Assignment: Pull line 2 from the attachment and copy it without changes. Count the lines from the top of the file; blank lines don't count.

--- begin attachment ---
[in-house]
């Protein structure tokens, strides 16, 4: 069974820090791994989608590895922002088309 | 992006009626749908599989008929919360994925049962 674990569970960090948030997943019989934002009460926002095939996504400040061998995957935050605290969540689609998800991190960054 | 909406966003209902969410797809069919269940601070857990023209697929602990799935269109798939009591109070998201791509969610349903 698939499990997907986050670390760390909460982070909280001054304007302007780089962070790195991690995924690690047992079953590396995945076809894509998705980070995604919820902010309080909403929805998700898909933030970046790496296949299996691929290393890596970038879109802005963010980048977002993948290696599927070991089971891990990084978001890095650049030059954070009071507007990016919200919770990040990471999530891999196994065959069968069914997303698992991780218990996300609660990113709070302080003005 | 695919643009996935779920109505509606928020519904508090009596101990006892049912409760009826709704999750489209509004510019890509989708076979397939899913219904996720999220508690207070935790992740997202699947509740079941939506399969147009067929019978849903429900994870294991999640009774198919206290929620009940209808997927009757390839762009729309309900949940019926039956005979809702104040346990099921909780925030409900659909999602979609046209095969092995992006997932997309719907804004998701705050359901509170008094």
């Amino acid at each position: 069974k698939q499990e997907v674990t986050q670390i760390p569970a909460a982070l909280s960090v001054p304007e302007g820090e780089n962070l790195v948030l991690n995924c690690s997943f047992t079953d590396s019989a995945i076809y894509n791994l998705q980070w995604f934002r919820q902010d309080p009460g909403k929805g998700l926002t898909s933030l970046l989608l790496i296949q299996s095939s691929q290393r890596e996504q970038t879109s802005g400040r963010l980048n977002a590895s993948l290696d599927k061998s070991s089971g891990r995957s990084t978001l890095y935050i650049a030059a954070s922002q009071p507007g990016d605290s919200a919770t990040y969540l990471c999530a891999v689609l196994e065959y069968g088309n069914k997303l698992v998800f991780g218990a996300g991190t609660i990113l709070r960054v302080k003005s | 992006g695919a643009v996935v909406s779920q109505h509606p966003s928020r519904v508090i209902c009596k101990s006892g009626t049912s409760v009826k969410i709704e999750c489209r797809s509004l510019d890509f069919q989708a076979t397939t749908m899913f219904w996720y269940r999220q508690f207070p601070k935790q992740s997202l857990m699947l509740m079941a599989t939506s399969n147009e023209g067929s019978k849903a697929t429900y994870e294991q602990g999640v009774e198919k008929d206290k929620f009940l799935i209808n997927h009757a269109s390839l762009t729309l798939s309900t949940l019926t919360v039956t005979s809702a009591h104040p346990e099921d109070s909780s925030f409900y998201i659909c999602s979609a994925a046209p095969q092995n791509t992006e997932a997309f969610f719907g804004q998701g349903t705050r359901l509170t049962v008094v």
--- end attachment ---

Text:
């Protein structure tokens, strides 16, 4: 069974820090791994989608590895922002088309 | 992006009626749908599989008929919360994925049962 674990569970960090948030997943019989934002009460926002095939996504400040061998995957935050605290969540689609998800991190960054 | 909406966003209902969410797809069919269940601070857990023209697929602990799935269109798939009591109070998201791509969610349903 698939499990997907986050670390760390909460982070909280001054304007302007780089962070790195991690995924690690047992079953590396995945076809894509998705980070995604919820902010309080909403929805998700898909933030970046790496296949299996691929290393890596970038879109802005963010980048977002993948290696599927070991089971891990990084978001890095650049030059954070009071507007990016919200919770990040990471999530891999196994065959069968069914997303698992991780218990996300609660990113709070302080003005 | 695919643009996935779920109505509606928020519904508090009596101990006892049912409760009826709704999750489209509004510019890509989708076979397939899913219904996720999220508690207070935790992740997202699947509740079941939506399969147009067929019978849903429900994870294991999640009774198919206290929620009940209808997927009757390839762009729309309900949940019926039956005979809702104040346990099921909780925030409900659909999602979609046209095969092995992006997932997309719907804004998701705050359901509170008094």